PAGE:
Here's the human face to the problem.
41-year-old Gwen Hollins earns $11.50 an hour at her suburban Twin Cities job processing auto loans. That is not enough money to pay her bills, Hollins says. She is constantly behind on the monthly rent for her one bedroom apartment in New Hope where she lives with her two children, 10 and 12.
"The rent currently is $650. I often pay $700 or more because I'm late or a delinquent account or something," she says.
The Twin Cities rental vacancy rate the past three years has dropped from seven to around four percent. Average monthly rents over the same period are up more than $25, rising from $825 to more than $850.
Gwen Hollins is getting plenty of advice from people telling her where on the Internet she can look for a better paying job.
"Everything is on the Internet, and everybody is, 'Oh, look it up on the Internet.' I don't have access to the Internet," she says.
There have always been people in Gwen Hollins' predicament. The economy has millions of workers in low wage jobs struggling to make ends meet.
Their problem is easy to define - they aren't earning enough money. Not only have their wages not increased over the years, they've actually lost ground, and now their living expenses are rising.
New information shows the number of low wage workers in the Twin Cities will swell. St. Paul-based Wilder Foundation, a social service and research organization, predicts in some areas the number could double.
Wilder recently reviewed income data for several Twin Cities counties. Researchers found the number of people in those counties paying too much for their rental or owner occupied housing will double - from about 70,000 now to 140,000 by 2010.
Susan Freeman describes the picture she is seeing this way.
"I have never seen in my history at VEAP people working so hard and making so little and still not making it."
Freeman is executive director of Volunteers Enlisted to Assist People, a 35 year old social service organization in Bloomington. Freeman has been there for 32 of those 35 years.
"People aren't earning enough to pay for housing, utilities, transportation, food," she says.
VEAP offers help with housing and a range of services to low income working people and others. It operates the Twin Cities largest food shelf. VEAP has already served a thousand more people so far in 2008 than it served in all of last year, Freeman says.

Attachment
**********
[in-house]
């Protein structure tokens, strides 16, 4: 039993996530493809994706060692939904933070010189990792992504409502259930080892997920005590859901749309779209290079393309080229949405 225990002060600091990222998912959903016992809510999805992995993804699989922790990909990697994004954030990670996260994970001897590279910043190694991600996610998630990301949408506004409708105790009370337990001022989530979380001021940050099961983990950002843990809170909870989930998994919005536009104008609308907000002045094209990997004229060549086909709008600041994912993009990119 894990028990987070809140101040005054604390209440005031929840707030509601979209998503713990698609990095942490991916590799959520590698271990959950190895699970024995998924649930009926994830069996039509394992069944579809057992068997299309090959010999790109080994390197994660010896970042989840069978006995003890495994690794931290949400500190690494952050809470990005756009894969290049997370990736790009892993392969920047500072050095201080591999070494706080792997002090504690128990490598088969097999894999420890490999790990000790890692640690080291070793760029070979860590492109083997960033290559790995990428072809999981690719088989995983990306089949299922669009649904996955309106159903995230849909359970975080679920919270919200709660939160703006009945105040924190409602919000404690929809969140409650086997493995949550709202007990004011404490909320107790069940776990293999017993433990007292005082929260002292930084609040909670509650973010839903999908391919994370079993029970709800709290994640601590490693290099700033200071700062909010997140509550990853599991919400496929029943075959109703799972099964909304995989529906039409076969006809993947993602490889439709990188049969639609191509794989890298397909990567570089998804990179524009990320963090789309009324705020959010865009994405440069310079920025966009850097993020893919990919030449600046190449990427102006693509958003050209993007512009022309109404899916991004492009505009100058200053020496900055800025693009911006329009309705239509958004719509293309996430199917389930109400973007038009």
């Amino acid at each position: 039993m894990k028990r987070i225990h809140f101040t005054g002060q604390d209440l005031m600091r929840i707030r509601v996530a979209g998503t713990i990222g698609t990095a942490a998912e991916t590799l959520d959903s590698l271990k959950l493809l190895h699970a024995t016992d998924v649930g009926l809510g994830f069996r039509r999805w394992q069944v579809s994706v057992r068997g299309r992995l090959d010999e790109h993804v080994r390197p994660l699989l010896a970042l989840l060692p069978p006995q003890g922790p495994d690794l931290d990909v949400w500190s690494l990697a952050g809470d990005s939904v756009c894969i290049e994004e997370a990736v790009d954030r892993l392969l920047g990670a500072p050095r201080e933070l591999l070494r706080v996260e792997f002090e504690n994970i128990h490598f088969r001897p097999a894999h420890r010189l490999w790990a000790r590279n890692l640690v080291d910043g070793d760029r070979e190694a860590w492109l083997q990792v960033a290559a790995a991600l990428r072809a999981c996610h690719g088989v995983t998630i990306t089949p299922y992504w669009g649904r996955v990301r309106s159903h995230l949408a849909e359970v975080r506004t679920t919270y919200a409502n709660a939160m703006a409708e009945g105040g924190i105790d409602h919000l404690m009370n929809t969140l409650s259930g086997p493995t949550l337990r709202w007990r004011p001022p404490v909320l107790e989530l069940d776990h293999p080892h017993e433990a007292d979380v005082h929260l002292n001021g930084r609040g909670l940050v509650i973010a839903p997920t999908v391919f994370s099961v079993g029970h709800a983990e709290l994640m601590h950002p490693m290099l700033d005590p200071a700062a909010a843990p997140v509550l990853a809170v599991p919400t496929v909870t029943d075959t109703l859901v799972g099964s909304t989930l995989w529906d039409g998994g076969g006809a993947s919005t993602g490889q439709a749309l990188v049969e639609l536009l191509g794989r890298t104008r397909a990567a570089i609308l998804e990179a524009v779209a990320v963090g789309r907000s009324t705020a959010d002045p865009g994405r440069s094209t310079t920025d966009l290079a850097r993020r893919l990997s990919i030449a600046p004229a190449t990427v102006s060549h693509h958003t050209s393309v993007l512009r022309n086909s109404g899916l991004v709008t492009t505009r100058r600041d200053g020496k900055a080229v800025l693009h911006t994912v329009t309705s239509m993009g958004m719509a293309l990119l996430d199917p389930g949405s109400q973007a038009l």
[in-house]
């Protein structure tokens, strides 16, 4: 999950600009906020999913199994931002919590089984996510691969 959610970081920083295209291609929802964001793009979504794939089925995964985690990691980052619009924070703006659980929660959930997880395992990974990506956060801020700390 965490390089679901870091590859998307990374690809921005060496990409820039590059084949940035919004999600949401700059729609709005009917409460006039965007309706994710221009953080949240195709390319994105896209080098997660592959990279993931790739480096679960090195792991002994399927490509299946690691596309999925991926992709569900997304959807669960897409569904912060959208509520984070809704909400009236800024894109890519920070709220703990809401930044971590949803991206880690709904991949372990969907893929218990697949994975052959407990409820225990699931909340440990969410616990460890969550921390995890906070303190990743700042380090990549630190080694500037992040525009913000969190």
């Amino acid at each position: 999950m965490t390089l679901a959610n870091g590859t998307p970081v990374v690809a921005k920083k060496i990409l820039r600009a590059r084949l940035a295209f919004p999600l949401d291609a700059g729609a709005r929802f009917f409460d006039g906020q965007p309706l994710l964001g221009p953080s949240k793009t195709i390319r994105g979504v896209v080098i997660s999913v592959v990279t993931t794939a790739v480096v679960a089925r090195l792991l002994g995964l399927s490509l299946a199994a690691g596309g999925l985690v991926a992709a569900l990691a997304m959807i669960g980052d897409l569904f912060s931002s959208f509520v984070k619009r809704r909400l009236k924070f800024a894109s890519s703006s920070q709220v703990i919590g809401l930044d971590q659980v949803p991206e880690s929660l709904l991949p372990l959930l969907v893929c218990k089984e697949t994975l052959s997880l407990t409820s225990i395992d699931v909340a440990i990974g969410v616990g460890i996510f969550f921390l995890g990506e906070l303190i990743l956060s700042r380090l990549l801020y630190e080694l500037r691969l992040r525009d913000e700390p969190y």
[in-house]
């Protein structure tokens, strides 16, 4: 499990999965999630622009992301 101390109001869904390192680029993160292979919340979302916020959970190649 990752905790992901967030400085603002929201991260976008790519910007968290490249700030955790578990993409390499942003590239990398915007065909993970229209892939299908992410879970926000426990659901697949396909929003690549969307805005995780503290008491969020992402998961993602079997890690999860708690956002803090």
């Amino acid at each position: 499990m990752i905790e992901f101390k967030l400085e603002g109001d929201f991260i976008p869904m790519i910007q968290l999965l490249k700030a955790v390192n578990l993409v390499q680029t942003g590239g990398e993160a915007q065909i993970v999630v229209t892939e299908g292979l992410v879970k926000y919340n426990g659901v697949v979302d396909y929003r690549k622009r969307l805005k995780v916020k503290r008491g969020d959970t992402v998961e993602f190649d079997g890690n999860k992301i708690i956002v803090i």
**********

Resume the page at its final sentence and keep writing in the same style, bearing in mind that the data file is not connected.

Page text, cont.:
Michael Dahl, the executive director of the Minnesota Coalition for the Homeless sees the same picture. Low wage workers are spending too much on housing, Dahl says.
"Housing, which should take up no more than one-third of household income is amounting to much more than that," he says.
Some of the families in the Wilder survey are paying 40 percent, 50 percent or even more of their income for housing.
The demand on rental housing due is in part to more foreclosed families in the market is pushing up rents, Dahl says.
"So, low income folks get priced out of the available housing, and we're seeing an increase in folks coming to homeless services as the last resort," he says.
A partial solution, Dahl says, would be for the federal government to reverse course on housing policy and supply a lot more money for rental assistance including help for working families.
That would certainly help Gwen Hollins stay in her one bedroom apartment with her two children. It would allow her kids to stay in school where she says they are doing well.
And it would help society avoid spending more on a costly array of social services should Hollins and her family lose their housing.
However at the moment rental assistance for Hollins and millions of other working families is not on the agenda. Hollins forces the worries out of her head so she can sleep at night, she says, and get up and go to work the next day.
"The hope is dwindling but it's still there, you know, I just see that there is still hope, it may not be as much, but it's still there," she says.
Gwen Hollins has applied for Section 8 housing but hasn't heard if she's on the waiting list. In any case, the wait for Section 8 housing in the Twin Cities can be as long as 10 years.